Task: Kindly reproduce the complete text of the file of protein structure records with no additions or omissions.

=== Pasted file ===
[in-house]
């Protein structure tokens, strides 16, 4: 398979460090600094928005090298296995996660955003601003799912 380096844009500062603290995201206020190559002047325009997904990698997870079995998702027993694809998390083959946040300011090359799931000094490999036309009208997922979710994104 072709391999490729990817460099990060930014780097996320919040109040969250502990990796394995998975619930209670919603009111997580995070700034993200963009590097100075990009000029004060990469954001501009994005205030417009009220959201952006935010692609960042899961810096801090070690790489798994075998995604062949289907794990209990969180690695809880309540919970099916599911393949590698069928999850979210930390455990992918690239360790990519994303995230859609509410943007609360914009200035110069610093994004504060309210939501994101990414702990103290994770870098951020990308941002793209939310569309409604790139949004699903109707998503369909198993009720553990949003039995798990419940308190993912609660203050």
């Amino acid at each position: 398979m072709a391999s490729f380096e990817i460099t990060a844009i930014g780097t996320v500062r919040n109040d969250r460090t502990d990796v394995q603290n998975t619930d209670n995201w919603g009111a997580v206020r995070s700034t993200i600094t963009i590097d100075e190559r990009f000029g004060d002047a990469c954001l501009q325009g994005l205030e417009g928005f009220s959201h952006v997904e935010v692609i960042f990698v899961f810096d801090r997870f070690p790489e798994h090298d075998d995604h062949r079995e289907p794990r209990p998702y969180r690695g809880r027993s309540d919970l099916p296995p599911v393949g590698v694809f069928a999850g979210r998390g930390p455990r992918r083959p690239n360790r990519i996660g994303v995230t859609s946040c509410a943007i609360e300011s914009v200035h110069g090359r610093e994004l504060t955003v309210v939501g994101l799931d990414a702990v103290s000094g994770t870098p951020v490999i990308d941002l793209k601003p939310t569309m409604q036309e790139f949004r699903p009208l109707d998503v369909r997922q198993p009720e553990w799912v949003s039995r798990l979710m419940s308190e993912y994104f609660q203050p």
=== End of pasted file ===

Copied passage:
[in-house]
């Protein structure tokens, strides 16, 4: 398979460090600094928005090298296995996660955003601003799912 380096844009500062603290995201206020190559002047325009997904990698997870079995998702027993694809998390083959946040300011090359799931000094490999036309009208997922979710994104 072709391999490729990817460099990060930014780097996320919040109040969250502990990796394995998975619930209670919603009111997580995070700034993200963009590097100075990009000029004060990469954001501009994005205030417009009220959201952006935010692609960042899961810096801090070690790489798994075998995604062949289907794990209990969180690695809880309540919970099916599911393949590698069928999850979210930390455990992918690239360790990519994303995230859609509410943007609360914009200035110069610093994004504060309210939501994101990414702990103290994770870098951020990308941002793209939310569309409604790139949004699903109707998503369909198993009720553990949003039995798990419940308190993912609660203050």
């Amino acid at each position: 398979m072709a391999s490729f380096e990817i460099t990060a844009i930014g780097t996320v500062r919040n109040d969250r460090t502990d990796v394995q603290n998975t619930d209670n995201w919603g009111a997580v206020r995070s700034t993200i600094t963009i590097d100075e190559r990009f000029g004060d002047a990469c954001l501009q325009g994005l205030e417009g928005f009220s959201h952006v997904e935010v692609i960042f990698v899961f810096d801090r997870f070690p790489e798994h090298d075998d995604h062949r079995e289907p794990r209990p998702y969180r690695g809880r027993s309540d919970l099916p296995p599911v393949g590698v694809f069928a999850g979210r998390g930390p455990r992918r083959p690239n360790r990519i996660g994303v995230t859609s946040c509410a943007i609360e300011s914009v200035h110069g090359r610093e994004l504060t955003v309210v939501g994101l799931d990414a702990v103290s000094g994770t870098p951020v490999i990308d941002l793209k601003p939310t569309m409604q036309e790139f949004r699903p009208l109707d998503v369909r997922q198993p009720e553990w799912v949003s039995r798990l979710m419940s308190e993912y994104f609660q203050p």